The Institute for International Law and Justice (IILJ) Lowinson Scholars Program identifies students with outstanding academic backgrounds and strong international law interests for this highly selective program. IILJ Scholars participate in internships, research programs and IILJ events during their time at NYU. IILJ Scholars also have the possibility in their second year to apply to enter the four-year JD-LLM in International Law, a highly selective program providing advanced specialist training in international law. IILJ Scholars in the 3-year or 4-year programs will have the opportunity to develop a substantial research agenda and publication record in international law, supported by opportunities for practical engagement and field research.
Scholars in their second year take a mixture of international law courses and other courses in individual programs designed in consultation with the program director. Courses include the core International Law course and at least one seminar involving substantial writing on an international law topic. All IILJ Scholars are required to take, in their second and third years, an IILJ seminar focused on international law writing and scholarly methodology. In addition, IILJ Scholars are required to take, in their second or third year, an IILJ Colloquium on International Law Theory. Topics explored in the IILJ seminar may include the implications for international law of globalization, global justice, democracy, and relations of these to trade, security, human rights, and social or environmental policy. Methodologies covered include rational institutionalism, normative theory, constructivism, economic analysis, historical or case study methods, and development and testing of policy.
Beginning in their second year, Scholars are encouraged to produce one or more publishable student notes for a suitable journal, often begun as part of an internship the previous summer, and IILJ faculty are available to provide comments and advice on this work. In addition, Angelina Fisher, IILJ Program Director, works closely with IILJ Scholars in development of their research agendas, internship placement, course selection, and career plans.
All second-year and third-year Scholars participate in the IILJ Conference at which they present their academic papers for review by faculty and peers. Scholars participate in an extensive range of international law meetings and IILJ speaker sessions during the year. A review of personal goals, curricular plans, and academic performance is held with the program director near the end of the second year. Continuation of the scholarship is subject to satisfactory performance and mutual agreement.
Other special seminars open to students specializing in international law are convened from time to time by faculty members of the Institute's executive committee, and discussions sometimes lead into an informal dinner. On occasion, conferences are held for wider discussion of the research. Close mentoring is provided in these seminars with the aim of perfecting the student papers for eventual publication.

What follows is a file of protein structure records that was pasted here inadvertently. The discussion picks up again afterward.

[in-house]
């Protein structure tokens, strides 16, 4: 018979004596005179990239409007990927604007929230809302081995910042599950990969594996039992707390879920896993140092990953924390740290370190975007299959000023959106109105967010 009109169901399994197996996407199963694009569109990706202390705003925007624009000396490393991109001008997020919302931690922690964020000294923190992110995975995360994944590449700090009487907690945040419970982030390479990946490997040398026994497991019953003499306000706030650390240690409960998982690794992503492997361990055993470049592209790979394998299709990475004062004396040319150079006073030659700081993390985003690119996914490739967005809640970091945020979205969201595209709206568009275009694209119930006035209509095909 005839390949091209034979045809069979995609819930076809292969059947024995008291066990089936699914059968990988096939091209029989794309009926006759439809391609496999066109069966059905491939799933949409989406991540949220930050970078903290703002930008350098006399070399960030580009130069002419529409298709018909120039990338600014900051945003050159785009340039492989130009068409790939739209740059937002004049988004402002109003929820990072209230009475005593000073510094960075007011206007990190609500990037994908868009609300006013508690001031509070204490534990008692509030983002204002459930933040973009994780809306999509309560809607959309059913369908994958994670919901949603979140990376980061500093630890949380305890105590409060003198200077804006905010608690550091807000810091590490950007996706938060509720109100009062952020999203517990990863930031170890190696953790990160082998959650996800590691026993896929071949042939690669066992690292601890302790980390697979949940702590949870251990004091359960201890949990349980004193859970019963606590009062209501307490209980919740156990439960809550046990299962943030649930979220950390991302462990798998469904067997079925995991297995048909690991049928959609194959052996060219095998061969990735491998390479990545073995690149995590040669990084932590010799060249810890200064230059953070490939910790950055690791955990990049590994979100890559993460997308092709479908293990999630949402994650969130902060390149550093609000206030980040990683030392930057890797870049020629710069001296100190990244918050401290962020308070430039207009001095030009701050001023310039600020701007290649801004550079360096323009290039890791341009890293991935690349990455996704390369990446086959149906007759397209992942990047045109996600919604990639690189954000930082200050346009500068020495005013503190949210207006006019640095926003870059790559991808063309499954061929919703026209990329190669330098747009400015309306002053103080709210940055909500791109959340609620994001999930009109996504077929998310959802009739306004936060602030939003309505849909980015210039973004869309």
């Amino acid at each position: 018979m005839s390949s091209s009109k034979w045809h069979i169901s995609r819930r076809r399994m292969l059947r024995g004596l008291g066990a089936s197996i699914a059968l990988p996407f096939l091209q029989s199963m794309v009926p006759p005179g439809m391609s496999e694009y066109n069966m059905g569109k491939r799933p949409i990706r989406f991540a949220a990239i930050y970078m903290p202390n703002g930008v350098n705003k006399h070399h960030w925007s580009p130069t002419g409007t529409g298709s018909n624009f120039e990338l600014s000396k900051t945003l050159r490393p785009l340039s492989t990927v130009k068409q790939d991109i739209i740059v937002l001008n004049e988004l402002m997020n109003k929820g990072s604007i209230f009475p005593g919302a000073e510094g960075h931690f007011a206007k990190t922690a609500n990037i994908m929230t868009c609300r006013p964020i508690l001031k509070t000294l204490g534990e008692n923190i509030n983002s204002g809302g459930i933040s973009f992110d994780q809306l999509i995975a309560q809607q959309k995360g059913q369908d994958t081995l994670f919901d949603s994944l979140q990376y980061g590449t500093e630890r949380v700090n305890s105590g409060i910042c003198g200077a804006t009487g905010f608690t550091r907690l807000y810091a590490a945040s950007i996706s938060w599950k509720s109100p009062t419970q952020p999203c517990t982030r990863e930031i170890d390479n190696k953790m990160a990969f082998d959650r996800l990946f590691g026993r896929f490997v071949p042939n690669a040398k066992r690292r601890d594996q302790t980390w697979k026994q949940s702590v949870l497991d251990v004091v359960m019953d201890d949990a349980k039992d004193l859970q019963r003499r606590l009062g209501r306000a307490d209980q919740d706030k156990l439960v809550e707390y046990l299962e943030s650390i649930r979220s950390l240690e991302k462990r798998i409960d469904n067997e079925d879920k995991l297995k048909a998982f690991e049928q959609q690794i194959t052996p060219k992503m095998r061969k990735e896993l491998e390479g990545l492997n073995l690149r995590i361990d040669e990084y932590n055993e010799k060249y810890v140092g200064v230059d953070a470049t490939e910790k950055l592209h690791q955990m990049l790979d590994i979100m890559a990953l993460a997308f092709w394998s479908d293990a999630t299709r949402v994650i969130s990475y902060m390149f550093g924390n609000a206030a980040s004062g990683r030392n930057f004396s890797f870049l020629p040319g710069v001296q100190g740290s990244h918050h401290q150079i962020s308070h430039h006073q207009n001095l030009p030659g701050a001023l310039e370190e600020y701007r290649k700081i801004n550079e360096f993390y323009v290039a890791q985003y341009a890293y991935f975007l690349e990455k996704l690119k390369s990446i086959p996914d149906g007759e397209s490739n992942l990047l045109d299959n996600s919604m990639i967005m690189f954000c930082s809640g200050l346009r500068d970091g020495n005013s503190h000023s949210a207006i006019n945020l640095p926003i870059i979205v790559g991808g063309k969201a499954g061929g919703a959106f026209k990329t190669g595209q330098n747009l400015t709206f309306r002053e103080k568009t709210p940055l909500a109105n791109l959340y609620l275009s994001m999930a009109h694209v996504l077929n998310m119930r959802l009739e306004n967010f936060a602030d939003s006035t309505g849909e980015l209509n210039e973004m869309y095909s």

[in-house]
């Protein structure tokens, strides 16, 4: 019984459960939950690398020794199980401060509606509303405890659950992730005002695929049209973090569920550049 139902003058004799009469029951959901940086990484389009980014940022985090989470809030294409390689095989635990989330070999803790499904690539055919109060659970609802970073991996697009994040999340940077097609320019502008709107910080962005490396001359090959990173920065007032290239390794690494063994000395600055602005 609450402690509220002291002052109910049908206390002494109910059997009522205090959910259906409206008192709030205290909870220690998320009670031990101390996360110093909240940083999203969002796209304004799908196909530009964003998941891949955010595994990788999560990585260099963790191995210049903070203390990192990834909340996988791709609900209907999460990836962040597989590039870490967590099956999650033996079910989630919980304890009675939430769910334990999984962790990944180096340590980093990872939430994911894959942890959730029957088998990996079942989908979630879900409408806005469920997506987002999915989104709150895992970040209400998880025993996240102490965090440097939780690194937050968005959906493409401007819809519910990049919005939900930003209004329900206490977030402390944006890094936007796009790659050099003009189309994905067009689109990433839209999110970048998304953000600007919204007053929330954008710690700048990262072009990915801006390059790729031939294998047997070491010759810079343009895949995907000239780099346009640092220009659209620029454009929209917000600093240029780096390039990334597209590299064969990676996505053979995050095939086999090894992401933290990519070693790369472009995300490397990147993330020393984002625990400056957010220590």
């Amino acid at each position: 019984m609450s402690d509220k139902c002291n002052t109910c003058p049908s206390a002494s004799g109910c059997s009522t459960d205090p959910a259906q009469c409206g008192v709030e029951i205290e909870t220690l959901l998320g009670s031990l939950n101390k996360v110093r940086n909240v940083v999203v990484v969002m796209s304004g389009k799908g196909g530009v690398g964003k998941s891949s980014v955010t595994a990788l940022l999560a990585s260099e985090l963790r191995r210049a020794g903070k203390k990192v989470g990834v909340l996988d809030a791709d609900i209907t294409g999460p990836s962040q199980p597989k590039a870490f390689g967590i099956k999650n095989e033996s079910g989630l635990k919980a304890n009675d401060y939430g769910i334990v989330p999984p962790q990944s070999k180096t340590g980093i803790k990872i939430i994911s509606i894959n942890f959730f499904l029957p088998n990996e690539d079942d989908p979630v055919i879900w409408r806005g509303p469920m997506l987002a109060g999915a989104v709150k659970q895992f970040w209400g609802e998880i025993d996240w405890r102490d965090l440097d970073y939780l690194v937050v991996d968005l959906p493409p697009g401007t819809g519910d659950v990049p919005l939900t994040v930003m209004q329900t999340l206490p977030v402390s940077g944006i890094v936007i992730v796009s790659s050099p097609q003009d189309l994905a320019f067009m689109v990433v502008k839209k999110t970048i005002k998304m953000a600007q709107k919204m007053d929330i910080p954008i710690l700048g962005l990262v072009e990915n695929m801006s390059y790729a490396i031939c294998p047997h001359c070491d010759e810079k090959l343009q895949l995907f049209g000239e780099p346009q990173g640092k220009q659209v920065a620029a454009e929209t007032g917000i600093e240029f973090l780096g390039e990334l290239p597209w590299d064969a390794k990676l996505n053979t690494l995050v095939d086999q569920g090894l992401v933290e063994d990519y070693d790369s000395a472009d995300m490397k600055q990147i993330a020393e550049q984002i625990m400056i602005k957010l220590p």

In their second year, students may apply to a JD-LLM program in International Law. The four-year JDLLM is a unique and innovative addition to NYU Law School's academic programs. It is designed for students seeking specialist academic expertise in international law. The program aims to provide close mentoring and specialist training for a small number of outstanding students who will go on to make a significant contribution to scholarship, teaching, and innovative practice in the field of international law. The three-year JD program is followed by a one-year Master of Laws degree (LLM) that combines research and writing with some course work. Throughout the program Fellows will participate in academic colloquia, including presentation of their own scholarship during the LLM year and in special seminars with leading scholars and practitioners in international law. Individual mentoring by international law faculty is a key component of the program.
Scholars who have been accepted into the JD-LLM Program subsequently undertake the LLM year, with individually tailored course schedules, including an International Law Thesis course. By the end of the program they will have written several very substantial supervised research papers relating to international law, with publication the objective. These papers may address different aspects of the same big topic of the student's central interest, although more commonly they explore several separate topics.
Candiates for the IILJ Lowinson Scholars Program will be identified from the pool of applicants admitted to the Law School who have a demonstrated committment to scholarship and the study of international law. All IILJ Lowinson Scholars Program candidates will be invited to visit the Law School for IILJ and admitted students events. At that time they will meet with several of the Law School's international law faculty and current IILJ Scholars.